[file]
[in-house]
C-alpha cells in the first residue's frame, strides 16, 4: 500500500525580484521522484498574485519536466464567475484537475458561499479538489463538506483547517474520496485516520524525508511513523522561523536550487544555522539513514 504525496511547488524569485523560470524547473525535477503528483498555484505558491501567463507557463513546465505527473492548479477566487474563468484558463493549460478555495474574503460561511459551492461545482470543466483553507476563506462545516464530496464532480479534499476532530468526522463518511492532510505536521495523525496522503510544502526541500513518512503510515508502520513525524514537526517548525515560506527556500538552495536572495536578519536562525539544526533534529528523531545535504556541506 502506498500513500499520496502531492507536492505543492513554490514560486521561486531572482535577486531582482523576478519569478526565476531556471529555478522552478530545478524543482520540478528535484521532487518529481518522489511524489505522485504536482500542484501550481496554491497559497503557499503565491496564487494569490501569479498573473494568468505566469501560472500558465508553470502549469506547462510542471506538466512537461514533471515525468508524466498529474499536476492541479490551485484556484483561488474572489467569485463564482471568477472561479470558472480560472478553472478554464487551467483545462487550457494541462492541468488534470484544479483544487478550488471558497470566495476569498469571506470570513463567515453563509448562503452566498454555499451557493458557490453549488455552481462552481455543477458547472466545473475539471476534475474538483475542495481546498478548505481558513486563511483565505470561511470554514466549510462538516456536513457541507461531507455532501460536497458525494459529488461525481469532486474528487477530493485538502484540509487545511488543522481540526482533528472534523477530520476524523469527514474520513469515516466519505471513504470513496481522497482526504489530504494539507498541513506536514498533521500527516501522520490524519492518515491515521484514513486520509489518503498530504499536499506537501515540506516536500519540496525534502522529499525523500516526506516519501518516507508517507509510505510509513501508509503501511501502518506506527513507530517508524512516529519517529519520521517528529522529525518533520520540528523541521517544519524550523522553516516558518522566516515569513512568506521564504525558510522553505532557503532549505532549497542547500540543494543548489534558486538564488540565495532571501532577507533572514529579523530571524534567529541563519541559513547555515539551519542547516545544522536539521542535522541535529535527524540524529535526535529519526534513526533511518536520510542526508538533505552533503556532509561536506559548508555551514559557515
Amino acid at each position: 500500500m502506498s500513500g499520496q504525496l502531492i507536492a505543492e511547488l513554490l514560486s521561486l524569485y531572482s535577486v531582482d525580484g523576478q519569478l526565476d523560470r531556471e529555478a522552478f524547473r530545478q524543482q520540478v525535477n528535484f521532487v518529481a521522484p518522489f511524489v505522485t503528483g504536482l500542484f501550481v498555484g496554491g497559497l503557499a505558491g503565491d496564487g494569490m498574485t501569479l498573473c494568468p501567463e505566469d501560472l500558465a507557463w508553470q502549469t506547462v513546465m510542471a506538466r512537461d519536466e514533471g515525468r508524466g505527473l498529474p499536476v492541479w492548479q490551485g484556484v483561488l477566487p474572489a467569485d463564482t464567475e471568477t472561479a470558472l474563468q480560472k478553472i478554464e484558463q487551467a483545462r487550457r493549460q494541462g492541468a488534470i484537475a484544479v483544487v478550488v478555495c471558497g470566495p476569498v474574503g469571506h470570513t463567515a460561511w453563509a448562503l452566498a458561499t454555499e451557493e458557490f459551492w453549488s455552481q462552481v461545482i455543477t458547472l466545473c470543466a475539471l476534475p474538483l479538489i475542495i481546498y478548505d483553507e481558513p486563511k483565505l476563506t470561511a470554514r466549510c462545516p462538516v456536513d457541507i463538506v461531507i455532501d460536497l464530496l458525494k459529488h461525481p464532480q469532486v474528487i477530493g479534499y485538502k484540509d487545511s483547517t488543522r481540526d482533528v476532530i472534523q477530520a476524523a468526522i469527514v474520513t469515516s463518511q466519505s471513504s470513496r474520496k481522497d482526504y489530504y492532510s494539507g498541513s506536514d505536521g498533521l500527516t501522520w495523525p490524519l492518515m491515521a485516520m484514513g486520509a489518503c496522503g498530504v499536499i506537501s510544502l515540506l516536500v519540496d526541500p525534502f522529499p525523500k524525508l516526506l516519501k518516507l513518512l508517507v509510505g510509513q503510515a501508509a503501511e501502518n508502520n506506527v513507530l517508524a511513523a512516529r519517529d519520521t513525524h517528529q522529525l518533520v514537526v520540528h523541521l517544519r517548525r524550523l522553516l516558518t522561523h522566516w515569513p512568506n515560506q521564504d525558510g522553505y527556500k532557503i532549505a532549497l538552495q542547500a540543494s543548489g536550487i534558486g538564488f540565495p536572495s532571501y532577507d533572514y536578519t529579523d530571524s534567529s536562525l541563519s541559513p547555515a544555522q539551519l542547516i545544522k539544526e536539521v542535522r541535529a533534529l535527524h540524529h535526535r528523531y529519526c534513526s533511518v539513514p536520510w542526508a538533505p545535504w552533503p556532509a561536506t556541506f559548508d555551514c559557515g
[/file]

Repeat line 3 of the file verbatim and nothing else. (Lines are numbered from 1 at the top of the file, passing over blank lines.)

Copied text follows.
Amino acid at each position: 500500500m502506498s500513500g499520496q504525496l502531492i507536492a505543492e511547488l513554490l514560486s521561486l524569485y531572482s535577486v531582482d525580484g523576478q519569478l526565476d523560470r531556471e529555478a522552478f524547473r530545478q524543482q520540478v525535477n528535484f521532487v518529481a521522484p518522489f511524489v505522485t503528483g504536482l500542484f501550481v498555484g496554491g497559497l503557499a505558491g503565491d496564487g494569490m498574485t501569479l498573473c494568468p501567463e505566469d501560472l500558465a507557463w508553470q502549469t506547462v513546465m510542471a506538466r512537461d519536466e514533471g515525468r508524466g505527473l498529474p499536476v492541479w492548479q490551485g484556484v483561488l477566487p474572489a467569485d463564482t464567475e471568477t472561479a470558472l474563468q480560472k478553472i478554464e484558463q487551467a483545462r487550457r493549460q494541462g492541468a488534470i484537475a484544479v483544487v478550488v478555495c471558497g470566495p476569498v474574503g469571506h470570513t463567515a460561511w453563509a448562503l452566498a458561499t454555499e451557493e458557490f459551492w453549488s455552481q462552481v461545482i455543477t458547472l466545473c470543466a475539471l476534475p474538483l479538489i475542495i481546498y478548505d483553507e481558513p486563511k483565505l476563506t470561511a470554514r466549510c462545516p462538516v456536513d457541507i463538506v461531507i455532501d460536497l464530496l458525494k459529488h461525481p464532480q469532486v474528487i477530493g479534499y485538502k484540509d487545511s483547517t488543522r481540526d482533528v476532530i472534523q477530520a476524523a468526522i469527514v474520513t469515516s463518511q466519505s471513504s470513496r474520496k481522497d482526504y489530504y492532510s494539507g498541513s506536514d505536521g498533521l500527516t501522520w495523525p490524519l492518515m491515521a485516520m484514513g486520509a489518503c496522503g498530504v499536499i506537501s510544502l515540506l516536500v519540496d526541500p525534502f522529499p525523500k524525508l516526506l516519501k518516507l513518512l508517507v509510505g510509513q503510515a501508509a503501511e501502518n508502520n506506527v513507530l517508524a511513523a512516529r519517529d519520521t513525524h517528529q522529525l518533520v514537526v520540528h523541521l517544519r517548525r524550523l522553516l516558518t522561523h522566516w515569513p512568506n515560506q521564504d525558510g522553505y527556500k532557503i532549505a532549497l538552495q542547500a540543494s543548489g536550487i534558486g538564488f540565495p536572495s532571501y532577507d533572514y536578519t529579523d530571524s534567529s536562525l541563519s541559513p547555515a544555522q539551519l542547516i545544522k539544526e536539521v542535522r541535529a533534529l535527524h540524529h535526535r528523531y529519526c534513526s533511518v539513514p536520510w542526508a538533505p545535504w552533503p556532509a561536506t556541506f559548508d555551514c559557515g